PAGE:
## Solid property definition

@SOLID_PROPERTY_DEFINITION {
@SOLID_PROPERTY_NAME {SolPropName} {
@IS_DEFINED_IN_FRAME {BasisFlag}
@LAYER_ORIENTATION {LayOriFlag}
@LAYUP_NAME {LayUpName}
}
}

### Introduction

This section defines the material properties for the solid element. The face of the solid element is associated with a surface, which defines a local basis, called the solid local basis, U = (i1, u, v).

Within each solid element, it is assumed that the material is arranged in parallel heterogeneous layers, as would be the case if the structure is made of layered composite materials. Figure 1 illustrates the configuration of the layered material. If the material is homogeneous, it is sufficient to define a single layer that covers the entire solid element.

##### Figure 1. Stacks of layers defining solid properties. In the left portion of the figure, the layers all run parallel to the u axis: LayOriFlag = ALONG_U. In the right portion of the figure, the layers all run parallel to the v axis: LayOriFlag = ALONG_V.

Material properties are defined with the help of the lay-up definition. The physical characteristics of a typical layer, called layer i in fig. 1, are specified through (1) a thickness, ti, (2) material properties, and (3) orientation angles, βi, γi.

### Notes

1. The basis flag, BasisFlag, plays an important role in the definition of the material axes orientation as discussed below. Two options are available, BasisFlag = LOCAL or GLOBAL.
2. Similarly, the layer orientation flag, LayOriFlag, defines the orientation of the layers with respect to the solid local basis.
• If LayOriFlag = ALONG_U, the layers all run parallel to axis u of the solid local basis, as illustrated in the left portion of fig. 1.
• If LayOriFlag = ALONG_V, the layers all run parallel to axis v of the solid local basis, as illustrated in the right portion of fig. 1.
3. It is possible to attach comments to the definition of the object; these comments have no effect on its definition.

### Layer orientation angles

Because the materials can present anisotropic stiffness and strength properties, it is important to define the orientation of each layer accurately. Within each layer, the lay-up definition provides two angles, called βi and γi, which are used to determine the orientation of the material basis with respect to the global reference basis. The procedure by which the orientation of the material basis is determined based on two orientation angles, βi and γi, depends on flag BasisFlag, which can take two values. To simplify the writing, the subscript (.)i will be dropped: orientation angles βi and γi are simply referred to as angles β and γ.

#### BasisFlag = LOCAL

##### Figure 2. Orientation of the material basis using the local axes option (BasisFlag = LOCAL).

When BasisFlag = LOCAL, three bases are involved in the determination of the orientation of the material basis.

1. The global reference basis, I = (i1, i2, i3).
2. The solid local basis, U = (i1, u, v), which is determined by the surface associated with the solid element to which the present properties refer.
3. The material basis, E = (e1, e2, e3), which is defined by the material properties, MatPropName, assigned to the layer.

The orientation of the solid local basis, U, and of the two orientation angles, β and γ, are used to define the orientation of the material basis, E. A sequence of three planar rotations brings the global reference basis, I, to the material basis, E, as illustrated in fig. 2.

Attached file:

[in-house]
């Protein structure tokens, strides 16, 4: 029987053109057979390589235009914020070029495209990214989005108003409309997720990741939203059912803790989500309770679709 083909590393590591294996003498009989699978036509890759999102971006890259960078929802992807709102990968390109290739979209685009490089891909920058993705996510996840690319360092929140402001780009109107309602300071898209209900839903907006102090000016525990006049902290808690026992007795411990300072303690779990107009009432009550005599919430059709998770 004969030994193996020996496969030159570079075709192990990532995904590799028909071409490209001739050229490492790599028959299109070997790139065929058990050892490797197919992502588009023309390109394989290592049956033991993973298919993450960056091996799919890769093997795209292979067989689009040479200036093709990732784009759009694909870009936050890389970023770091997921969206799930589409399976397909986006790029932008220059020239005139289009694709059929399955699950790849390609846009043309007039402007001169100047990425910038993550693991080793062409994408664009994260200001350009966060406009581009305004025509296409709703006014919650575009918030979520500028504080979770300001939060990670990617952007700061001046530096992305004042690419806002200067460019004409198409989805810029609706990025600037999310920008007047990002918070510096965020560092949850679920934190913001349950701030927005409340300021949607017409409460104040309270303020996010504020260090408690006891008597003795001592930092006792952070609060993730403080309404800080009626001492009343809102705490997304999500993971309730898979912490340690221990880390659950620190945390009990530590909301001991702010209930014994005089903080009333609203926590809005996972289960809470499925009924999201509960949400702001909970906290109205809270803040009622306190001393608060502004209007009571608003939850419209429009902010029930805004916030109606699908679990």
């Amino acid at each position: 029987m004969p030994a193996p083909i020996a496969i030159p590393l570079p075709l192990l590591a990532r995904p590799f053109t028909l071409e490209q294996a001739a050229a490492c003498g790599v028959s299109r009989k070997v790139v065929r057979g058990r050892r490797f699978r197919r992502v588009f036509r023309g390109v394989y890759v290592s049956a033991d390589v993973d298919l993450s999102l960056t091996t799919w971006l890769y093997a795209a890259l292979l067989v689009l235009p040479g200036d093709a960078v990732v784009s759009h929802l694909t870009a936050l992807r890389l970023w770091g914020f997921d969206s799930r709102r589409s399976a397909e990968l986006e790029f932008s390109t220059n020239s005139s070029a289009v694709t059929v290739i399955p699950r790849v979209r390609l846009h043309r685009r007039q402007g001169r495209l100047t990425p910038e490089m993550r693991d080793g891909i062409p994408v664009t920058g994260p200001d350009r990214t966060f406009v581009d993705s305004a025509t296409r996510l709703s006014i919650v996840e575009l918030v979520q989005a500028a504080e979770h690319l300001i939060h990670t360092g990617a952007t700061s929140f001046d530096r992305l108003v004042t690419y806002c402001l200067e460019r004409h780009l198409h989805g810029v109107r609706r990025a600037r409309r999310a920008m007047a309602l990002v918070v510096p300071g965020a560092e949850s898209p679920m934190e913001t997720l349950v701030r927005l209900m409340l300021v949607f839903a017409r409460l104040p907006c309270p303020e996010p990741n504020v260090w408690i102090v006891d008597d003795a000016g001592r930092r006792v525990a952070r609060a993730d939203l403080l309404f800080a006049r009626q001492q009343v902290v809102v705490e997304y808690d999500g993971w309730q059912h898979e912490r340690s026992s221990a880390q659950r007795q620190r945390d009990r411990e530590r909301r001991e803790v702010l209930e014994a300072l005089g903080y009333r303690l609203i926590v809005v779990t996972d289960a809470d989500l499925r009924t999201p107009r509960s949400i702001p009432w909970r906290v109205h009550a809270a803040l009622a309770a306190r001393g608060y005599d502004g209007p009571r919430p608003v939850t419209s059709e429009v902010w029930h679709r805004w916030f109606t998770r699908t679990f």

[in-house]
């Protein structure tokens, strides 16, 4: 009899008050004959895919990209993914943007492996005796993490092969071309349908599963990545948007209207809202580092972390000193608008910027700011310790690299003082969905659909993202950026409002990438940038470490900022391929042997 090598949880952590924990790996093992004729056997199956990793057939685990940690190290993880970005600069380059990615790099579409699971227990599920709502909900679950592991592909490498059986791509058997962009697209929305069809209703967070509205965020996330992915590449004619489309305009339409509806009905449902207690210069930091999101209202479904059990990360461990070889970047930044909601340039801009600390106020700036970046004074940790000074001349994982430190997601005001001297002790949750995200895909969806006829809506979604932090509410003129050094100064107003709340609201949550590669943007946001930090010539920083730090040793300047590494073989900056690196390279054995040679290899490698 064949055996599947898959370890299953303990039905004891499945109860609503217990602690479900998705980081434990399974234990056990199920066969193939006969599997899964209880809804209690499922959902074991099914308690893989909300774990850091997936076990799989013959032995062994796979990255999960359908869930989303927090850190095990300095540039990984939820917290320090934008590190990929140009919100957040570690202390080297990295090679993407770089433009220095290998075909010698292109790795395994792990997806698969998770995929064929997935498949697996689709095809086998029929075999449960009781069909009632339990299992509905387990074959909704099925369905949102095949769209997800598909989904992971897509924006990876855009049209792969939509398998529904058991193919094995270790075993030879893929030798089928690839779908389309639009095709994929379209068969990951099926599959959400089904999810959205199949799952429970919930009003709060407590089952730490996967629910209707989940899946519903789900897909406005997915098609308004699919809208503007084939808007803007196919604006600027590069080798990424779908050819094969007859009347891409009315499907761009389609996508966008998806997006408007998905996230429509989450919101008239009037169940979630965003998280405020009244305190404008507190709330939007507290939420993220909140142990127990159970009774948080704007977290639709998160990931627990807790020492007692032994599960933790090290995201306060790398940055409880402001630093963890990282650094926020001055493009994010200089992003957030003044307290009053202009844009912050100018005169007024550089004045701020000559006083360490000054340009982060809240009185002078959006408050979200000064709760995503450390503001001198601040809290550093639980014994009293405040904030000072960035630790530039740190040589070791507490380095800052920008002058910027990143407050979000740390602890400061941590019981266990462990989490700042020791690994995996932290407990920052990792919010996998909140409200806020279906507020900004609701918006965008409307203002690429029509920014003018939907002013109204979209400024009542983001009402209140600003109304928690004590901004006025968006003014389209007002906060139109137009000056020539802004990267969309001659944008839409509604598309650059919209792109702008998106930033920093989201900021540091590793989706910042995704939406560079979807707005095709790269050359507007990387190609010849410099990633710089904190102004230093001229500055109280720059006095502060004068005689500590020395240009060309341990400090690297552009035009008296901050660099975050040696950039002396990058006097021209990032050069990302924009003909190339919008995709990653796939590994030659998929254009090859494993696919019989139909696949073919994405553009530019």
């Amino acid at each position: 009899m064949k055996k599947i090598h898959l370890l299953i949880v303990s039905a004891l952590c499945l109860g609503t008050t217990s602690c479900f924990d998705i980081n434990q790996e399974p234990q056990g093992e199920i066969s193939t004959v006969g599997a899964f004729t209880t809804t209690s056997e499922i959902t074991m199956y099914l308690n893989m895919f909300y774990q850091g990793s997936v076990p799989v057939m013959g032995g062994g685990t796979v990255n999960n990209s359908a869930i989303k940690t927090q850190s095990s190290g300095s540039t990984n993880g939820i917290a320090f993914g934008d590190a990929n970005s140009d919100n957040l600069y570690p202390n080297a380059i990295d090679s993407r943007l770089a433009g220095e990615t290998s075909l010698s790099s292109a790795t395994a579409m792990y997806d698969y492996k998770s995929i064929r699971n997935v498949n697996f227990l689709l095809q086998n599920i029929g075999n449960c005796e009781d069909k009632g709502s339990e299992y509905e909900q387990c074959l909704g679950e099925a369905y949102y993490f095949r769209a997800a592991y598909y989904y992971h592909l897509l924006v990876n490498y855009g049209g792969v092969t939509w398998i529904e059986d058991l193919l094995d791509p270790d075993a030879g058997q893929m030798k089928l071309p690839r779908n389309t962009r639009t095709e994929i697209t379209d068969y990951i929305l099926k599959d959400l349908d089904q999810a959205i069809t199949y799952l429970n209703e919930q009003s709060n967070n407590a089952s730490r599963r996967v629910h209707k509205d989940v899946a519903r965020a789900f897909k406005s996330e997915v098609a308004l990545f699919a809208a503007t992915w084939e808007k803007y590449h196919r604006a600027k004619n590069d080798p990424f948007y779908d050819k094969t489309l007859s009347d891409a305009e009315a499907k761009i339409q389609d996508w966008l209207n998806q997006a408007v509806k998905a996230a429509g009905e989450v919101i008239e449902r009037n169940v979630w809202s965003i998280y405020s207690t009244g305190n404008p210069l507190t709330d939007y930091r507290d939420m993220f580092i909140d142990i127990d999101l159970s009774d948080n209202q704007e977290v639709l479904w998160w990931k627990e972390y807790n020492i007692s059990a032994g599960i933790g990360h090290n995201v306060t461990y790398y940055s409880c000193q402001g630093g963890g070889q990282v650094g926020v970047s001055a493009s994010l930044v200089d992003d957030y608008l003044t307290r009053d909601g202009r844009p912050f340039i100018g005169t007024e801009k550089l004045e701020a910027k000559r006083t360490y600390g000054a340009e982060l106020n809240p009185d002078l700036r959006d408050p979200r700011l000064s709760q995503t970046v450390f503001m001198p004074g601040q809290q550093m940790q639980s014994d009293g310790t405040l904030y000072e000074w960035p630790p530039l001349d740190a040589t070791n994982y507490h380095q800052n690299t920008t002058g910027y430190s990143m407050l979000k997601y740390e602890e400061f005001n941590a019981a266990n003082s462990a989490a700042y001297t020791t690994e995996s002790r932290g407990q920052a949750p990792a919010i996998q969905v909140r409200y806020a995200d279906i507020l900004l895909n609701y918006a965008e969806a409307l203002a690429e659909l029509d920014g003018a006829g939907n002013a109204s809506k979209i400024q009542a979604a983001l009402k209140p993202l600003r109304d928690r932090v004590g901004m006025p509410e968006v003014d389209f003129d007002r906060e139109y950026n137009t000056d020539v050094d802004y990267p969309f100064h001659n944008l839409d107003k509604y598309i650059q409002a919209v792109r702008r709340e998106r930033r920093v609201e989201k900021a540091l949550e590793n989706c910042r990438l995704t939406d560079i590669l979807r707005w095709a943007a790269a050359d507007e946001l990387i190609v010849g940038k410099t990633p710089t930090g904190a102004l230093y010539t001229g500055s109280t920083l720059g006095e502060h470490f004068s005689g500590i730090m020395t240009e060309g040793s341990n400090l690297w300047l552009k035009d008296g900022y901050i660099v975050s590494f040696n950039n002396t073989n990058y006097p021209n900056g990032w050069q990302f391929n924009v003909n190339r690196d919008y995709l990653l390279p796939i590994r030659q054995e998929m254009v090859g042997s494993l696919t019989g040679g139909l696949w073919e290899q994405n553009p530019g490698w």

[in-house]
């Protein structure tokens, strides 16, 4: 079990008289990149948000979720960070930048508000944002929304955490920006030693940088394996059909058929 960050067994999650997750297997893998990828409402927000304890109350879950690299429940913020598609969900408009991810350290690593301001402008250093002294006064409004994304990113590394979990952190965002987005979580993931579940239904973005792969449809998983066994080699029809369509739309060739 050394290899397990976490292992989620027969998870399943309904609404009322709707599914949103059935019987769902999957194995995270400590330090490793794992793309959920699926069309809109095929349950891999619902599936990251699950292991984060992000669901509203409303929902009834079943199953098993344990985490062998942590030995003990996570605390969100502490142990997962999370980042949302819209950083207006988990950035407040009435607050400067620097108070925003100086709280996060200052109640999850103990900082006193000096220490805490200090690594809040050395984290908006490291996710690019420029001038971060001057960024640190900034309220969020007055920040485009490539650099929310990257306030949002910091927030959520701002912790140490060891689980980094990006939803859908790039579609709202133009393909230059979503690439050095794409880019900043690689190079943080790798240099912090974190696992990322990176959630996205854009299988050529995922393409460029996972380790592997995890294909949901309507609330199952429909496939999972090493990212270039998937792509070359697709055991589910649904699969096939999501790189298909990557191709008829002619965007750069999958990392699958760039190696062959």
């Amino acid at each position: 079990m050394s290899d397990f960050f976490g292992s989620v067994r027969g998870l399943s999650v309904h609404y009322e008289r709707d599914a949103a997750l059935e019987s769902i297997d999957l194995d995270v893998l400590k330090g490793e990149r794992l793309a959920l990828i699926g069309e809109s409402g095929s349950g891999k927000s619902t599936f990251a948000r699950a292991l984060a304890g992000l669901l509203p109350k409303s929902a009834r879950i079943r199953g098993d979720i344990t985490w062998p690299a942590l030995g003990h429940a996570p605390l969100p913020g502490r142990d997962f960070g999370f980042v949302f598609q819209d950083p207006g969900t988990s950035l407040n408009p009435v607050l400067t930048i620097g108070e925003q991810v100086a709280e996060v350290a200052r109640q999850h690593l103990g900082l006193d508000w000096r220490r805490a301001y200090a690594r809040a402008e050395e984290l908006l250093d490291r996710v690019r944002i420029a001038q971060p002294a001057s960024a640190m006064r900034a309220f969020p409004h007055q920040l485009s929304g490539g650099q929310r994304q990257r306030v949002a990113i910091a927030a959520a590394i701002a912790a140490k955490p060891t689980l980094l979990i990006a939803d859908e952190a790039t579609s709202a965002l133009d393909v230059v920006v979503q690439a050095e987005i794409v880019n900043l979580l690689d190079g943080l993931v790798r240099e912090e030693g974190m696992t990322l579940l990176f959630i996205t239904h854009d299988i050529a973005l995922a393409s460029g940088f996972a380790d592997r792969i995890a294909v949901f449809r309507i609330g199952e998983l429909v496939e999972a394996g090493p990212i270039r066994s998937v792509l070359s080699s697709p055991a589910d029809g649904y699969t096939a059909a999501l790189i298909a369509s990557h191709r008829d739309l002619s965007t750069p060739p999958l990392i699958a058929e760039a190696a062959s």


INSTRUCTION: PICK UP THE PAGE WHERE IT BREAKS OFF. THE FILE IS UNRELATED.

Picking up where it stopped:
1. The first planar rotation is of magnitude α about unit vector i1 and brings the reference basis, I, to solid local basis U. Angle α is determined by the local geometry of the surface.
2. The second planar rotation is of magnitude β about unit vector i1 and brings the solid local basis, U, to basis B = (i1, b2, b3). Angle β is defined in the layer list. Because these first two planar rotations take place about the same unit vector, i1, they can be combined into a single planar rotation of magnitude (α + β) about unit vector i1.
3. The third planar rotation is of magnitude γ about unit vector b3 and brings basis B to the material basis E. Angle γ is defined in the layer list.

Note that positive angles β and γ correspond to positive rotations about axes i1 and b3, respectively, following the right-hand rule. If the layer is a transversely isotropic material such as a unidirectional layer of composite, angle β = 0 and angle γ corresponds to the fiber orientation angle.

#### BasisFlag = GLOBAL

##### Figure 3. Orientation of the material basis using the global axes option (BasisFlag = GLOBAL).

When BasisFlag = GLOBAL, two bases are involved in the determination of the orientation of the material basis.

1. The global reference basis, I = (i1, i2, i3).
2. The material basis, E = (e1, e2, e3), which is defined by the material properties, MatPropName, assigned to the layer.

The two orientation angles, β and γ define the orientation of the material basis, E. A sequence of two planar rotations brings the global reference basis, I, to the material basis, E, as illustrated in fig. 3.

1. The first planar rotation is of magnitude β about unit vector i1 and brings the reference basis,I, to basis B = (i1, b2, b3). Angle β is defined in the layer list.
2. The second planar rotation is of magnitude γ about unit vector b3 and brings basis B, to the material basis, E.

Note that positive angles β and γ correspond to positive rotations about axes i1 and b3, respectively, following the right-hand rule. It is important to note that in this scheme, the orientation of the material basis depends on angles β and γ only. The determination of the material basis orientation is independent of that of the solid local basis.